The U.S. Navy christened its newest Freedom-variant littoral combat ship, USS Wichita (LCS 13), during a Sept. 17 ceremony in Marinette, Wisconsin. (Photo by Lockheed Martin Corp./Released)
MARINETTE, Wisc. —
The Navy christened its newest Freedom-variant littoral combat ship, the future USS Wichita (LCS 13), during a Sept. 17 ceremony in Marinette, Wisconsin.
Wichita, designated LCS 13, honors the city of Wichita, Kansas.
Sen. Tammy Baldwin, the junior senator from Wisconsin, served as the principal speaker. Novelist and editor Kate Lehrer, the wife of former PBS news anchor and Wichita native Jim Lehrer, is the ship’s sponsor. The ceremony was highlighted by Lehrer breaking a bottle of sparkling wine across the bow to formally christen the ship, a time-honored Navy tradition.
"The christening of the future USS Wichita brings this warship one step closer to joining our nation's growing fleet," said the Honorable Ray Mabus, secretary of the Navy. "The skill and dedication of the men and women who brought this ship from an idea to a reality—our country's incomparable shipbuilders—will be remembered for years to come as the LCS 13 deploys around the world."
The future USS Wichita is the third naval vessel to honor Kansas's largest city. The first (CA 45) was a heavy cruiser in service from 1939 to 1947. Active during World War II, Wichita supported amphibious landings during Operation Torch in November 1942 in the European Theater and later participated in the Battles of the Philippine Sea and Leyte Gulf and the invasion of Okinawa in 1944 in the Pacific Theater, earning 13 battle stars for wartime service. The second USS Wichita (AOR 1) was a first-in-class replenishment oiler in service from 1969 to 1993. During her first three deployments, AOR 1 made numerous line swings to replenish ships on "Yankee Station," earning four battle stars for service during the Vietnam War.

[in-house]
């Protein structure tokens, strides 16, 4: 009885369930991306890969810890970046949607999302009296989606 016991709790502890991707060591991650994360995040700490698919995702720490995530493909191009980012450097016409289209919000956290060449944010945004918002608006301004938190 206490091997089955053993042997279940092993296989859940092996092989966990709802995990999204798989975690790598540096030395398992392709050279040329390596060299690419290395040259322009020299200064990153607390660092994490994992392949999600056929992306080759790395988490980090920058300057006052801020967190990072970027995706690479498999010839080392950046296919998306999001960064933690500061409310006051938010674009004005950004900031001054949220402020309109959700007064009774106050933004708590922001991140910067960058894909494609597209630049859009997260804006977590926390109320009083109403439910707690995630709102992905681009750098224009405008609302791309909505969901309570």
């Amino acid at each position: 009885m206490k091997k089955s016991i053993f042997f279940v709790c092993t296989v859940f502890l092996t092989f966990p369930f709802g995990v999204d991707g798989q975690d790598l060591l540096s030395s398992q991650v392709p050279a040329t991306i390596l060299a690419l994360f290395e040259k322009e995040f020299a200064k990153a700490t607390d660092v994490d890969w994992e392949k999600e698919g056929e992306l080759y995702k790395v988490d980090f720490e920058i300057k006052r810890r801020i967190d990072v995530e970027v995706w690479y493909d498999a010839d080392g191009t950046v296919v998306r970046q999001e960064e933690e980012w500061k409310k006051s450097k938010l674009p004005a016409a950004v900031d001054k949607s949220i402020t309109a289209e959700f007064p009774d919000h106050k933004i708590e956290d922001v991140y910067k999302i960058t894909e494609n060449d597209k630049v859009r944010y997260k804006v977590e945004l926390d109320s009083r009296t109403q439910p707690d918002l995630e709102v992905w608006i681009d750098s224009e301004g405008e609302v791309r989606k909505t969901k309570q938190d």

The LCS class consists of two variants, the Freedom variant and the Independence variant, designed and built by two industry teams. The Freedom variant team is led by Lockheed Martin (for the odd-numbered hulls, e.g. LCS 1). The Independence variant team is led by Austal USA (for LCS 6 and the subsequent even-numbered hulls).
Each LCS seaframe will be outfitted with a single mission module made up of a mission system and support equipment. A dedicated ship crew will combine with aviation assets to deploy manned and unmanned vehicles and sensors in support of mine countermeasures, anti-submarine warfare or surface warfare missions.